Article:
In this Oct. 17, 2014 file photo, Oscar Pistorius is escorted by police officers as he leaves the high court in Pretoria, South Africa.
Seen here with Reeva Steenkamp
Pistorius has spent less than a year behind bars since being convicted in a sensational trial on the lesser charge of culpable homicide, and is expected to leave jail on Friday for a form of house arrest.
But the 28-year-old could soon be back in prison if prosecutors are successful in their argument in the appeal court filed Monday that he should have been convicted of murder rather than culpable homicide -- a charge equivalent to manslaughter.
If they win their case, which is expected to be heard in November, Pistorius could face at least 15 years in jail.
The athlete -- known as the "Blade Runner" for the prosthetic legs he wears on the track -- won international fame after racing against able-bodied competitors in the 2012 London Olympics, and his trial was broadcast live around the world.
"I think the chances are pretty good that the appeals court will rule in favour of the state and overturn the verdict," said Ulrich Roux, a criminal lawyer in Johannesburg.
"He is faced with the unusual circumstance of being released on house arrest while the court could over-turn the verdict and find him guilty of murder and he’ll have to return to prison."
Pistorius does not dispute that he shot model and law graduate Reeva Steenkamp four times through a locked toilet door in his Pretoria home in the early hours of the Valentine's Day in 2013.
But he said he mistook the 29-year-old for an intruder. Prosecutors insist that he deliberately killed the her after an argument.
They are appealing both the judgement and the sentence, calling the five-year jail term "shockingly light". Prosecutors argue in the appeal papers that even based on the athlete's own version of events, Pistorius "knew there was a person behind the closed door" and "deliberately fired shots into the door".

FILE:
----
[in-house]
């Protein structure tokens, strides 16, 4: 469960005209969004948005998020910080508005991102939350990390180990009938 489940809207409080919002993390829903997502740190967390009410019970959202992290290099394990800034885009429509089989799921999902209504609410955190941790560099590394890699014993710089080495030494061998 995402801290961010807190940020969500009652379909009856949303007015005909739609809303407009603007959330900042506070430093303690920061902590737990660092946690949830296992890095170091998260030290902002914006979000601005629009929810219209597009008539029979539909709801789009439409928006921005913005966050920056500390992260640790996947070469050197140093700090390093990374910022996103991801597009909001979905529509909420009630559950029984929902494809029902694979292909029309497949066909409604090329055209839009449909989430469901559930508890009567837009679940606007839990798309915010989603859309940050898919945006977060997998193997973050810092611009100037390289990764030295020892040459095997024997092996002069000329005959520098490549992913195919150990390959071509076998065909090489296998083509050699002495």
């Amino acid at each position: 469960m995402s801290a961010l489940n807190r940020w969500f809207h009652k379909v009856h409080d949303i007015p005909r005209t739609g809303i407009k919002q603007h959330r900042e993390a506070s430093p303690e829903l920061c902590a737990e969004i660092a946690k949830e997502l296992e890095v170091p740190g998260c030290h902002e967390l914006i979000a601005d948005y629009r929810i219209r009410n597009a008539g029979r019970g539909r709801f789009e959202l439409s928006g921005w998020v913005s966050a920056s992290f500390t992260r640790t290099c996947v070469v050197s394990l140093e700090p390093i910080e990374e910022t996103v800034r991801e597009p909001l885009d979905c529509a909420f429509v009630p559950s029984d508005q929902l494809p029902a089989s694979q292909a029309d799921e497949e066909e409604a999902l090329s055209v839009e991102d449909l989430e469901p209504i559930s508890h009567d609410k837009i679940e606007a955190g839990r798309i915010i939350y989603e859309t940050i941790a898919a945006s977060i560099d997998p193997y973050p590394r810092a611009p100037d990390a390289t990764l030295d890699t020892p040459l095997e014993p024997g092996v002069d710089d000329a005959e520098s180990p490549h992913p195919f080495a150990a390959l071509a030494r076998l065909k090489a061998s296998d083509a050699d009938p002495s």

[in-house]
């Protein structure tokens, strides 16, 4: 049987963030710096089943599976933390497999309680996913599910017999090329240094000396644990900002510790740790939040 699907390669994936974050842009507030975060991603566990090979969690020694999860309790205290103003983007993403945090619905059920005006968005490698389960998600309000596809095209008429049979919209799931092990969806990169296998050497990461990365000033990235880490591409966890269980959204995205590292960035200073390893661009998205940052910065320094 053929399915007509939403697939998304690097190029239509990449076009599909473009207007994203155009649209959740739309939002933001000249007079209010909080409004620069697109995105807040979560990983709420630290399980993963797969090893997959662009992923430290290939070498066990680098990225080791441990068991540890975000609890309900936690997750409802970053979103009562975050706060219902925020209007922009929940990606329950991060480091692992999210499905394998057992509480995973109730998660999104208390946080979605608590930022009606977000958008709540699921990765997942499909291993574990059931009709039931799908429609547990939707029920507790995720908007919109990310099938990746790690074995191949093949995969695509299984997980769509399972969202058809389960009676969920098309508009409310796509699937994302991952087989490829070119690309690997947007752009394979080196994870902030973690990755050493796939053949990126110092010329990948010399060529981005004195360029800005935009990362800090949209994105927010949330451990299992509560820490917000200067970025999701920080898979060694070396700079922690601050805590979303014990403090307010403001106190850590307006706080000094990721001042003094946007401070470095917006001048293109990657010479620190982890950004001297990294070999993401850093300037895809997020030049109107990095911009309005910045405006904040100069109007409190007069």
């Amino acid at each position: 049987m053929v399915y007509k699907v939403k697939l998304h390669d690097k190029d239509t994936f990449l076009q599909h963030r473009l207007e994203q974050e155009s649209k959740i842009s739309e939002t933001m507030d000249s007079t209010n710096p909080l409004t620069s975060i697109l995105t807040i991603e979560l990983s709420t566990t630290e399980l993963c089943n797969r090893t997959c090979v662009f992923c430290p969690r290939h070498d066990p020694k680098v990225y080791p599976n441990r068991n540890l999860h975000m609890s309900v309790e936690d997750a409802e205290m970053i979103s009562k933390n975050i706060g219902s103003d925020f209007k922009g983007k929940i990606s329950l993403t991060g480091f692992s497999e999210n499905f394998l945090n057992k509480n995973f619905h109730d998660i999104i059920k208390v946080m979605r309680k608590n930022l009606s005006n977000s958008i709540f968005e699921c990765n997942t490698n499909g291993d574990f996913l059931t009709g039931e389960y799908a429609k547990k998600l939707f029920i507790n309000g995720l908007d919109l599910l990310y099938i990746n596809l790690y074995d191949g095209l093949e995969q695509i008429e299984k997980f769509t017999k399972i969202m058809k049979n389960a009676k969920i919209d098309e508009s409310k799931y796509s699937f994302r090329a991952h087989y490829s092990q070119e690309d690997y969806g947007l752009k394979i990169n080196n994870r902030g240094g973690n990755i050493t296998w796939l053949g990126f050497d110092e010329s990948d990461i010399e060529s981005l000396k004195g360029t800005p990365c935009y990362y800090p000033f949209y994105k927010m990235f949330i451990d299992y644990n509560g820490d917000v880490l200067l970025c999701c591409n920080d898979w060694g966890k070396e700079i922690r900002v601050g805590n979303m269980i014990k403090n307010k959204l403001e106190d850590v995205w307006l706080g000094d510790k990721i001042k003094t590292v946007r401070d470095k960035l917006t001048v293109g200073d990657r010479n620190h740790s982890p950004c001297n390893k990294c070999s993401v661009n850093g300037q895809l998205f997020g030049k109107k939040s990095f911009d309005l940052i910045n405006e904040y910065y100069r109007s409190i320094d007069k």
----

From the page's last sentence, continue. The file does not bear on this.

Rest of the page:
"The only conceivable finding... should be that he intended to kill the person in the cubicle," they say, adding that Pistorius' evidence "can never be found to be reasonably possible".
The athlete's defence team has until September 17 to file its response.
South African correctional services officials have indicated that Pistorius has been a good inmate and qualifies for house arrest -- a routine procedure in South Africa.
"He's not out on parole on the 21st of August, he's having his sentence converted to a house arrest sentence," said David Dadic, a criminal lawyer based in Johannesburg.
"He's now confined to a house for a period until he's actually on parole," said Dadic. "They'll confine him essentially to what he would be doing in prison but in the confines of his own house."
He may have to wear an electronic tag and undergo some kind of community service.
While there is speculation that Pistorius will serve his house arrest at his wealthy Uncle Arnold's house -- a mansion in a posh Pretoria suburb -- there is a possibility the athlete will ask to serve his sentence in a different location, away from the glare of the media.
"I think he's going to come out very quietly, and very discreetly and he’s going to disappear and stay off the radar," said lawyer Martin Hood.I believe he does not want to stir up any more public censure, negativity or deal with anyone who feels justice was not served with such a light sentence.
Steenkamp's family has expressed dismay at his imminent release.
"Incarceration of 10 months for taking a life is simply not enough," Steenkamp's parents Barry and June said in a statement.
"We fear that this will not send out the proper message and serve as the deterrent it should."Many feel this trial was a farce and serves a testament to what fame, money and connections can buy a murderer.